In China, stocks edged slightly higher overnight in quiet trading as investors shrugged off the disappointing trade data. The blue-chip CSI300 index rose +0.2%, while the Shanghai Composite Index gained +0.1%.

In Europe, equities opened down, but have since turned around with support from commodities (gold and oil). It seems macro data is having little impact on direction, as too is risk sentiment.

U.S stocks are set to open in the red (-0.1%).

Indices: Stoxx50 flat at 3,503, FTSE -0.2% at 7,520, DAX -0.1% at 12,250, CAC-40 flat at 5,206, IBEX-35 +0.1% at 10,690, FTSE MIB -0.1% at 22,011, SMI -0.1% at 9,146, S&P 500 Futures -0.1%

2. Oil prices steady as Saudi cuts next months supplies, gold higher

Oil prices steadied overnight on news of lower crude supplies from Saudi Arabia offset higher production from other large exporters.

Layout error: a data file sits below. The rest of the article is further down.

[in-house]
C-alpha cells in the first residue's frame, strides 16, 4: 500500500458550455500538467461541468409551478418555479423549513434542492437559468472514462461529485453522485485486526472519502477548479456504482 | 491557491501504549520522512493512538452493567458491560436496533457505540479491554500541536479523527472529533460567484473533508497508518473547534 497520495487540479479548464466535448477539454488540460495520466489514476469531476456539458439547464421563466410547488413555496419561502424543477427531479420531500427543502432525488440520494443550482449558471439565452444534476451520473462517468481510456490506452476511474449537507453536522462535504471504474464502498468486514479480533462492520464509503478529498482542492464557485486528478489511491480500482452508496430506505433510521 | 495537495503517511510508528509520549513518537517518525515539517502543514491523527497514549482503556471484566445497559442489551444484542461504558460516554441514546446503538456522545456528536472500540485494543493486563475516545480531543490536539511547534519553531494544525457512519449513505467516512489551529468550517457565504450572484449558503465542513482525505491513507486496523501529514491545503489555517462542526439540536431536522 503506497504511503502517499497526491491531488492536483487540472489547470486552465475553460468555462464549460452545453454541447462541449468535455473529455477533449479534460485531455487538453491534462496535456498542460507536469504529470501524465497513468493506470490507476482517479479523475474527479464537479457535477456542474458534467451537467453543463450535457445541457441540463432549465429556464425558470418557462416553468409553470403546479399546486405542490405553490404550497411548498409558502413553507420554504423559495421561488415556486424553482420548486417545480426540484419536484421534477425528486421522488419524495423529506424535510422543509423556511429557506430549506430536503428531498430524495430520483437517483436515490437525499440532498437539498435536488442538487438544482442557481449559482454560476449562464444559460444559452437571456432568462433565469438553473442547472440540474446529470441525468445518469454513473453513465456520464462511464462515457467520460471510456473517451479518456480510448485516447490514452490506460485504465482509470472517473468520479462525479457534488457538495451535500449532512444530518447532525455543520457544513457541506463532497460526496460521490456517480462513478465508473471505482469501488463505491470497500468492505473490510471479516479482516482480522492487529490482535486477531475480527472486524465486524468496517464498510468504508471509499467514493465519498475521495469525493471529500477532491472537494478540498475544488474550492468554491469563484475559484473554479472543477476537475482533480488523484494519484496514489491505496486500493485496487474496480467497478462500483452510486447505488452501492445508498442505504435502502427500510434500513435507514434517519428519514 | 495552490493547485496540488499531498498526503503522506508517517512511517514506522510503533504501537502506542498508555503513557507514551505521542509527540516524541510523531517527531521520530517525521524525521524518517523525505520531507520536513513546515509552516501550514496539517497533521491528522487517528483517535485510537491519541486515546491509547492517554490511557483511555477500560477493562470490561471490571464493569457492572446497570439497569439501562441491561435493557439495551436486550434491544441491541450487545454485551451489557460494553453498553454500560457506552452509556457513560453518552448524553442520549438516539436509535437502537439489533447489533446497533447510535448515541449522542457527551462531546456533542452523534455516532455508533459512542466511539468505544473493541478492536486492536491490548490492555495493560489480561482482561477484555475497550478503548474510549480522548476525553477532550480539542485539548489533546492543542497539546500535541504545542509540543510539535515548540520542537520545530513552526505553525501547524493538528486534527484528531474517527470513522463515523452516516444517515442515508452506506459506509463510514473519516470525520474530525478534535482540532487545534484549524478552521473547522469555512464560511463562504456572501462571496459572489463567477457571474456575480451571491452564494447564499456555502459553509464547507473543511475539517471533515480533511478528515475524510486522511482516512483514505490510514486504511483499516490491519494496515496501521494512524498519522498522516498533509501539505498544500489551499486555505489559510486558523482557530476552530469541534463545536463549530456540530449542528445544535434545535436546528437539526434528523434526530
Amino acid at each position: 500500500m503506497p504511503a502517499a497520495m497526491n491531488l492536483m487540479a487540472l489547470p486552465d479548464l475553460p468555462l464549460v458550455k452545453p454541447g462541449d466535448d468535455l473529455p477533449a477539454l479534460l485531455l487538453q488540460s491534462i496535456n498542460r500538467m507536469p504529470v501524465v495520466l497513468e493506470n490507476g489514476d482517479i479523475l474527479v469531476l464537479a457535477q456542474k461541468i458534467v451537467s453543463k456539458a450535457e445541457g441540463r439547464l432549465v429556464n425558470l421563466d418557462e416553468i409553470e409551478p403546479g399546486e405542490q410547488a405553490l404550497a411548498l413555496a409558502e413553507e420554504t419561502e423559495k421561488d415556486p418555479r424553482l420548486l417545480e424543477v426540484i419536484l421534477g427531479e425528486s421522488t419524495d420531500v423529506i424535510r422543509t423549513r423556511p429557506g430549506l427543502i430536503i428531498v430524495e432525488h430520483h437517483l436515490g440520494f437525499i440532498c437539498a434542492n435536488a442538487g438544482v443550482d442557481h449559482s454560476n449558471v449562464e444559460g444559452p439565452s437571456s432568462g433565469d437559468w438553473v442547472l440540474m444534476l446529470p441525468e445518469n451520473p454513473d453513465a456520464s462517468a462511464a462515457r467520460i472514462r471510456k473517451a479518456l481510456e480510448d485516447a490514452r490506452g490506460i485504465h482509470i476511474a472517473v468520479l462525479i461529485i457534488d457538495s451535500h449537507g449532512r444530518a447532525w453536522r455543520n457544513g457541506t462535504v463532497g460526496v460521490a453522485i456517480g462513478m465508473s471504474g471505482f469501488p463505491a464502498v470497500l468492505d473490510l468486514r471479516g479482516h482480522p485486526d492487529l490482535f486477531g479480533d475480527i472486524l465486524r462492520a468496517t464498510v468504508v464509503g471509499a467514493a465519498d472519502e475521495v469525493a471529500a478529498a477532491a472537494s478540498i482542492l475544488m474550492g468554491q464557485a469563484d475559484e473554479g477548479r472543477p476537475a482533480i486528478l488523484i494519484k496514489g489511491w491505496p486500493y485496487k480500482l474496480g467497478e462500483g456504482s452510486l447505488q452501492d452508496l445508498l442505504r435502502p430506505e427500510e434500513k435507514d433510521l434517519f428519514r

The Saudi’s are expected to cut allocations worldwide in September by at least -520k bpd – inline with OPEC’s previous pledge to boost oil prices.

However, despite their pledge, global oil production remains relatively high.

Benchmark Brent crude is up +5c at +$52.42 a barrel, while U.S light crude (WTI) is +10c cents higher at +$49.49.

Crude bulls cite a stabilizing U.S rig count, falling domestic inventories and the Saudi cut in exports as support, while the ‘bears’ are leaning on robust production growth from the U.S, Libya and Nigeria.

Note: Production from Libya’s Sharara field is returning to normal after a disruption caused by protesters.

OPEC output hit a 2017-high in July and its exports were at record levels.

Officials from a joint OPEC and non-OPEC technical committee are meeting in Abu Dhabi today to discuss ways to increase compliance with the deal to cut -1.8m bpd in production.